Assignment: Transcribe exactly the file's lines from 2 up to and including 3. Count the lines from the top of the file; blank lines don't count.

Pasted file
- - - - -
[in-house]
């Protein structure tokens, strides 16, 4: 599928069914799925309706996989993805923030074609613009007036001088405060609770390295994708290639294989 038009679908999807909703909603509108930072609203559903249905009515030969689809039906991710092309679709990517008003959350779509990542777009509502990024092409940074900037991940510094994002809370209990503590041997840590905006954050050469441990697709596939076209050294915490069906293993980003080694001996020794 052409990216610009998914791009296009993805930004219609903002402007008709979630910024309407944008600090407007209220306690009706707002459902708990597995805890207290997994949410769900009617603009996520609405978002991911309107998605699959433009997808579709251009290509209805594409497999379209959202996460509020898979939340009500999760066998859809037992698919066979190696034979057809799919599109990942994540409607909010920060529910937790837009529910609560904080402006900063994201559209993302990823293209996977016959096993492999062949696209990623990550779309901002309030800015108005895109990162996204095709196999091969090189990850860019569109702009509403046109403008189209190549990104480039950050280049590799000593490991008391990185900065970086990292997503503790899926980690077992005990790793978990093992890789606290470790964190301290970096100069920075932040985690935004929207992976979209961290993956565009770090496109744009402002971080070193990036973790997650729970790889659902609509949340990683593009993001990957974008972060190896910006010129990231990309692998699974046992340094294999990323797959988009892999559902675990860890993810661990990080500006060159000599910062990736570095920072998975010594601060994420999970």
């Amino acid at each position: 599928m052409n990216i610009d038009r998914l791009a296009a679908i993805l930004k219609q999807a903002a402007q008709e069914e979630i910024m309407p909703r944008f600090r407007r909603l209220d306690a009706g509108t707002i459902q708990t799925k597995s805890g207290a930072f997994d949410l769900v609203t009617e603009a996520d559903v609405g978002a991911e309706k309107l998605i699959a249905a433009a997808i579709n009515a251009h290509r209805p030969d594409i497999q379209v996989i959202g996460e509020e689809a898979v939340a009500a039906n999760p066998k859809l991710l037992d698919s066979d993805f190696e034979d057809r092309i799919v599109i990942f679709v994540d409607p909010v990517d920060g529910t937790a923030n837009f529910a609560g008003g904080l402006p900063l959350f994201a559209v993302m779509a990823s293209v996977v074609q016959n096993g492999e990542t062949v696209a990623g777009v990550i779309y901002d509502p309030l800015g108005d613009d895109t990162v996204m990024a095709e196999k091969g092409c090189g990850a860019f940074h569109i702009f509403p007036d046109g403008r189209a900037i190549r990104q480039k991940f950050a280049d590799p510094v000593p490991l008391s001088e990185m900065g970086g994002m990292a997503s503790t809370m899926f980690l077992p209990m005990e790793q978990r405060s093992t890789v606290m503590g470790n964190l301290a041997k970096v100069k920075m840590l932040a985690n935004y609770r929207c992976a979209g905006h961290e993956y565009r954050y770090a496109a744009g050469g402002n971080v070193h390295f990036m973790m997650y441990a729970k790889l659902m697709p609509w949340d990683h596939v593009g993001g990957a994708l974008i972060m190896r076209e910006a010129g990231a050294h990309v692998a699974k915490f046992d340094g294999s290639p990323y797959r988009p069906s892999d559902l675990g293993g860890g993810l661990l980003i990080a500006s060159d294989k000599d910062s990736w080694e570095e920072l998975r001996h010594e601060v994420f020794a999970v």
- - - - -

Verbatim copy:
């Protein structure tokens, strides 16, 4: 599928069914799925309706996989993805923030074609613009007036001088405060609770390295994708290639294989 038009679908999807909703909603509108930072609203559903249905009515030969689809039906991710092309679709990517008003959350779509990542777009509502990024092409940074900037991940510094994002809370209990503590041997840590905006954050050469441990697709596939076209050294915490069906293993980003080694001996020794 052409990216610009998914791009296009993805930004219609903002402007008709979630910024309407944008600090407007209220306690009706707002459902708990597995805890207290997994949410769900009617603009996520609405978002991911309107998605699959433009997808579709251009290509209805594409497999379209959202996460509020898979939340009500999760066998859809037992698919066979190696034979057809799919599109990942994540409607909010920060529910937790837009529910609560904080402006900063994201559209993302990823293209996977016959096993492999062949696209990623990550779309901002309030800015108005895109990162996204095709196999091969090189990850860019569109702009509403046109403008189209190549990104480039950050280049590799000593490991008391990185900065970086990292997503503790899926980690077992005990790793978990093992890789606290470790964190301290970096100069920075932040985690935004929207992976979209961290993956565009770090496109744009402002971080070193990036973790997650729970790889659902609509949340990683593009993001990957974008972060190896910006010129990231990309692998699974046992340094294999990323797959988009892999559902675990860890993810661990990080500006060159000599910062990736570095920072998975010594601060994420999970």
């Amino acid at each position: 599928m052409n990216i610009d038009r998914l791009a296009a679908i993805l930004k219609q999807a903002a402007q008709e069914e979630i910024m309407p909703r944008f600090r407007r909603l209220d306690a009706g509108t707002i459902q708990t799925k597995s805890g207290a930072f997994d949410l769900v609203t009617e603009a996520d559903v609405g978002a991911e309706k309107l998605i699959a249905a433009a997808i579709n009515a251009h290509r209805p030969d594409i497999q379209v996989i959202g996460e509020e689809a898979v939340a009500a039906n999760p066998k859809l991710l037992d698919s066979d993805f190696e034979d057809r092309i799919v599109i990942f679709v994540d409607p909010v990517d920060g529910t937790a923030n837009f529910a609560g008003g904080l402006p900063l959350f994201a559209v993302m779509a990823s293209v996977v074609q016959n096993g492999e990542t062949v696209a990623g777009v990550i779309y901002d509502p309030l800015g108005d613009d895109t990162v996204m990024a095709e196999k091969g092409c090189g990850a860019f940074h569109i702009f509403p007036d046109g403008r189209a900037i190549r990104q480039k991940f950050a280049d590799p510094v000593p490991l008391s001088e990185m900065g970086g994002m990292a997503s503790t809370m899926f980690l077992p209990m005990e790793q978990r405060s093992t890789v606290m503590g470790n964190l301290a041997k970096v100069k920075m840590l932040a985690n935004y609770r929207c992976a979209g905006h961290e993956y565009r954050y770090a496109a744009g050469g402002n971080v070193h390295f990036m973790m997650y441990a729970k790889l659902m697709p609509w949340d990683h596939v593009g993001g990957a994708l974008i972060m190896r076209e910006a010129g990231a050294h990309v692998a699974k915490f046992d340094g294999s290639p990323y797959r988009p069906s892999d559902l675990g293993g860890g993810l661990l980003i990080a500006s060159d294989k000599d910062s990736w080694e570095e920072l998975r001996h010594e601060v994420f020794a999970v």